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Ordinary Objects, Extraordinary Journeys
Supporting the Holocaust Memorial Day Trust (HMDT) and other key partners in the creation of an interactive, accessible website that educates audiences about the Holocaust.
The HMDT, National Holocaust Centre and Museum (NHCM) and the Jewish Museum of Greece commissioned Rhapsody to create an international digital platform that would communicate the collection, identification, and curation of four untold Holocaust testimonies, alongside never-before-seen artefacts and archival materials, to audiences of all ages in an inspiring and user-friendly way.
Rhapsody provided exceptional creative direction, copywriting, web development and photography services to truly bring the project to life. Our top priority was to portray each person’s story, and the meaning behind each artefact, in a unique and respectful manner, while also developing an appealing and authentic visual identity.
The finished website was incredibly well received by the various stakeholders. The official launch event for the experience was attended by over 150 people, including John Hajdu MBE, a Holocaust survivor who shared his personal experiences with attendees, and Enver Solomon, Chief Executive of the Refugee Council, who discussed refugee experiences past and present and the relevance of ‘ordinary objects’ in their lives.
“It was incredible seeing our ideas for the project not just brought to life, but enhanced, strengthened and advanced by Rhapsody. We are so thrilled with the final result and are confident the website will achieve our goals – to engage people with Holocaust education, through artefacts, and to increase knowledge and awareness of the Holocaust. We are already planning on adding more artefacts to the website and look forward to continuing our relationship with Rhapsody.”
Dr Rachel Century
Director of Public Engagement and Deputy Chief Executive of Holocaust Memorial Day Trust
Perfecting the UX
To create a smooth user experience, it was imperative that the site’s design seamlessly blended function, aesthetics and history while appealing to a wide range of ages with differing levels of knowledge about the subject matter.
The central task was to create a navigation system that allowed the user to control the narrative while engaging with artefacts, journeys and stories along the way. In order to place the artefacts at the heart of the design, we started by photographing each person’s artefact before working out how to bring them to life. By capturing these items from every angle to create 360° images, users were able to explore each artefact in detail.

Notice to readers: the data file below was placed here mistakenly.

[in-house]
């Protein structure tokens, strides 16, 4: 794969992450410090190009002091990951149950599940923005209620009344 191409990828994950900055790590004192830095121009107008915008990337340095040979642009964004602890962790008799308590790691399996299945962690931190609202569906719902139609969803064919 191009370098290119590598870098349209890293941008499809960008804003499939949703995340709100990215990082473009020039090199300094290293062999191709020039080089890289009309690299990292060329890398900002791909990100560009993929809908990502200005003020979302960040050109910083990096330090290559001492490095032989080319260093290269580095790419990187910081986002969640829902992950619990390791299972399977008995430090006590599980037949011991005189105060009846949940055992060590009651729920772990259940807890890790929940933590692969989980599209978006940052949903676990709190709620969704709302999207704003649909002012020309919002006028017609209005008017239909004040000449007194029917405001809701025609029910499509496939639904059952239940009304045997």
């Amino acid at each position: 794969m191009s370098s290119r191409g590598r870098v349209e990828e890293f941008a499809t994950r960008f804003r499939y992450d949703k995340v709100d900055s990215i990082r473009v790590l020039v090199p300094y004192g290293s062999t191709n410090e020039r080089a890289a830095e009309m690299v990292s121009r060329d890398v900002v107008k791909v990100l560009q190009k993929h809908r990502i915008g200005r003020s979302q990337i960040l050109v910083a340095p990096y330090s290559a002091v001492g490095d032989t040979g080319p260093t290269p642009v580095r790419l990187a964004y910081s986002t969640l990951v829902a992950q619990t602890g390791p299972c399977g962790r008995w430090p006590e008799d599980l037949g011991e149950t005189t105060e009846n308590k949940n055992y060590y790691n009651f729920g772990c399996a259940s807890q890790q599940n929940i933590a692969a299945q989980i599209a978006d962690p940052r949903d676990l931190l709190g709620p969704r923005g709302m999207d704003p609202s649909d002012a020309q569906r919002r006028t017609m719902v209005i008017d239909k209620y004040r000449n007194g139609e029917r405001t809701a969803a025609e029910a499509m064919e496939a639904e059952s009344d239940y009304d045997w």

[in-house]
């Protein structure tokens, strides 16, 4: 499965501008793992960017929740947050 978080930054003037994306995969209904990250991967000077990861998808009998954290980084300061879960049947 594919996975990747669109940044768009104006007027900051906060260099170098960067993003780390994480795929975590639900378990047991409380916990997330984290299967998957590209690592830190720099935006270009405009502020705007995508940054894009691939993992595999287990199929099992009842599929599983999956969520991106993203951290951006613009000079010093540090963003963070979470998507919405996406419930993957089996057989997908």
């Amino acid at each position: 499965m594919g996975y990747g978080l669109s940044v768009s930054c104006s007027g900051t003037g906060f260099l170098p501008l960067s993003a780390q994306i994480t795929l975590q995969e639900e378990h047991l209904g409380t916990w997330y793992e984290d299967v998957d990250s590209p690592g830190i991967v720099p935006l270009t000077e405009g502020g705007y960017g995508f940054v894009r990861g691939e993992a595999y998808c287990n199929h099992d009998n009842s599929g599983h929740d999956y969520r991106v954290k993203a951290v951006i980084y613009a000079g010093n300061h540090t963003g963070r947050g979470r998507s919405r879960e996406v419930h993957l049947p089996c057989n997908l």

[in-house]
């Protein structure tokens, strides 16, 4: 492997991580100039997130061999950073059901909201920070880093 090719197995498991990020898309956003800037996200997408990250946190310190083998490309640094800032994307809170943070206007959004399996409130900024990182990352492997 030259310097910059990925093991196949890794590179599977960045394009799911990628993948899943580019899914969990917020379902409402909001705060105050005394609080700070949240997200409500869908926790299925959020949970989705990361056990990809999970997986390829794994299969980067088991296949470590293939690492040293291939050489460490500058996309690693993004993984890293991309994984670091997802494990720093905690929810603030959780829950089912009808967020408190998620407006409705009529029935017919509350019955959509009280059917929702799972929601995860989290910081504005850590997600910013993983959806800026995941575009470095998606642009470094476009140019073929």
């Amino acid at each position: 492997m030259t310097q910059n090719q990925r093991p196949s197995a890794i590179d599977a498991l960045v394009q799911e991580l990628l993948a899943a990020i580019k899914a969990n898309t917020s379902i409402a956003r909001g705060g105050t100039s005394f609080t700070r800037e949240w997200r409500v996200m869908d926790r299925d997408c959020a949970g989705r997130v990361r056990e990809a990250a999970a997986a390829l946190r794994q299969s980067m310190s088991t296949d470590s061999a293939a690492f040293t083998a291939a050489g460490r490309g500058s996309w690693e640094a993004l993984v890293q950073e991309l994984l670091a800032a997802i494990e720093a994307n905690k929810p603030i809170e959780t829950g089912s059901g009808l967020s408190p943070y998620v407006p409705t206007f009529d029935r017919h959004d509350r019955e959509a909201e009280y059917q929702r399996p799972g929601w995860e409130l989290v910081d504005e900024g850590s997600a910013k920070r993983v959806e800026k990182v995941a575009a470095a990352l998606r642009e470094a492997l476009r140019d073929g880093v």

3D Model of a Mezuzah
Taking great care of the valuable assets, Rhapsody photographed the individual items in 360-degree 3D definition and converted them to provide site visitors with a fully-interactive experience.
This object, a Mezuzah, contains a small parchment scroll upon which the Hebrew words of the Shema are handwritten by a scribe. Mezuzah scrolls are rolled up and affixed to the doorposts of Jewish homes, designating the home as Jewish and reminding those who live there of their connection to God and their heritage.
3D Model of a jewellery box
This exquisite vintage jewellery box was another item Rhapsody were engaged to photograph in 360-degree, 3D detailing. Featuring an ornamental bird adorned with real feathers it displays affluence and craftsmanship of the Austrian young-lady who escaped to London in 1939.
Both these artefacts and more are now on display at The National Holocaust Centre and Museum in Laxton, Nottinghamshire.
The Power of Words
Tone of voice and language were workshopped with the teams from the HMDT, NHCM and Jewish Museum of Greece to ensure all site copy was informative without being intimidating.
With the knowledge that teachers and students made up a key audience group for the experience, any potential gaps in user knowledge were addressed by the addition of pop-out glossary boxes, which helped prevent the pages from becoming too text-heavy. When it came to typefaces, Nocturne Serif was chosen for the body copy, caption and quote type. Created by Mateusz Machalski, the font is a perfect fit for the experience as it’s inspired by Warsaw and its local typographic traditions.
Interactions with the website post launch
Average dwell time
Number of unique users in the first month
Website views and running
Take a closer look
“Typography played an important role on this project. Given that the project told the story of Jews living in European cities, we decided to use fonts that had a cultural reference to the regions and it's history.”
“One of the main goals of the site was to showcase the scale and uniqueness of people's journeys, and to help with this we embedded a custom interactive map”
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